CAO accepts complaint related to MIGA guarantee for TANAP

4 April 2018

The Compliance Advisor Ombudsman (CAO; the accountability mechanism of the International Financial Corporation [IFC], the World Bank’s private sector arm, and the Multilateral Investment Guarantee Agency [MIGA]) has accepted a complaint related to MIGA’s proposed $750 million guarantee of the Trans-Anatolian Pipeline (TANAP). The complaint, made by a former worker on the South Caucasus Pipeline (SCP), makes allegations of unsafe working conditions and unfair termination. The MIGA guarantee considers the SCP, which connects TANAP to Azerbaijan’s Shah Deniz gas fields via Georgia, an ‘associated facility’ under the MIGA guarantee, which means that it is covered by the CAO’s complaints procedures. Both pipelines form part of the larger Southern Gas Corridor (SGC), a mega-project, which, once completed, will transport gas from the Shah Deniz gas fields to Europe (see Observer Autumn 2017, Summer 2016).

The complaint is the latest in a series of environmental and social concerns that have been raised about the SGC by civil society organisations (CSOs). In September 2017, US-based CSO Crude Accountability filed a complaint with the European Bank for Reconstruction and Development’s (EBRD) Project Compliance Mechanism (PCM) in relation to its loans for the Shah Deniz gas fields, documenting that four local communities had not been adequately informed or consulted during the project’s development. Despite claims that it is part of the EU’s ‘green transition’, the EU is yet to produce a robust climate assessment of the project, and a study published by European CSO network Bankwatch in January suggested that its carbon footprint could be worse than coal power when methane leakage is taken into consideration.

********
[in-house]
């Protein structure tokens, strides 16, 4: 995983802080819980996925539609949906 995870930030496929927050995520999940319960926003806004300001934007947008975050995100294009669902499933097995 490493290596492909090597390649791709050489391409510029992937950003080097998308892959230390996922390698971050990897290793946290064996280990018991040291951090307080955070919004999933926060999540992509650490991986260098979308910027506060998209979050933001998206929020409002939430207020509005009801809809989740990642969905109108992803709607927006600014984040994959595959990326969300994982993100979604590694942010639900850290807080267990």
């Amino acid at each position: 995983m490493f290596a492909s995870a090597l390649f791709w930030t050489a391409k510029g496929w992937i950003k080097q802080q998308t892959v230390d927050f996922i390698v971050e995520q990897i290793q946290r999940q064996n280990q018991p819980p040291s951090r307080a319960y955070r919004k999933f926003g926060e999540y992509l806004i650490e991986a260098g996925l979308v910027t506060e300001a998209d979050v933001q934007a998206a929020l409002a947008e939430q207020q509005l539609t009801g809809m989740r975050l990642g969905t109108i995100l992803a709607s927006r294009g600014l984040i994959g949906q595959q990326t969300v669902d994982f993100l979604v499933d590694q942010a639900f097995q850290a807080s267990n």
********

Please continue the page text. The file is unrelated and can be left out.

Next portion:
Despite these concerns, TANAP has enjoyed significant support from the World Bank and other multilateral development banks. In addition to the proposed MIGA guarantee, the Bank approved $400 million loans to Turkey and Azerbaijan, respectively, in December 2016 to support TANAP’s construction (see Observer Winter 2017). The Asian Infrastructure Investment Bank (AIIB) and EBRD have also green-lighted $600 million and $500 million loans for TANAP, respectively, and the European Investment Bank (EIB) approved a €932 million loan for TANAP on 15 March.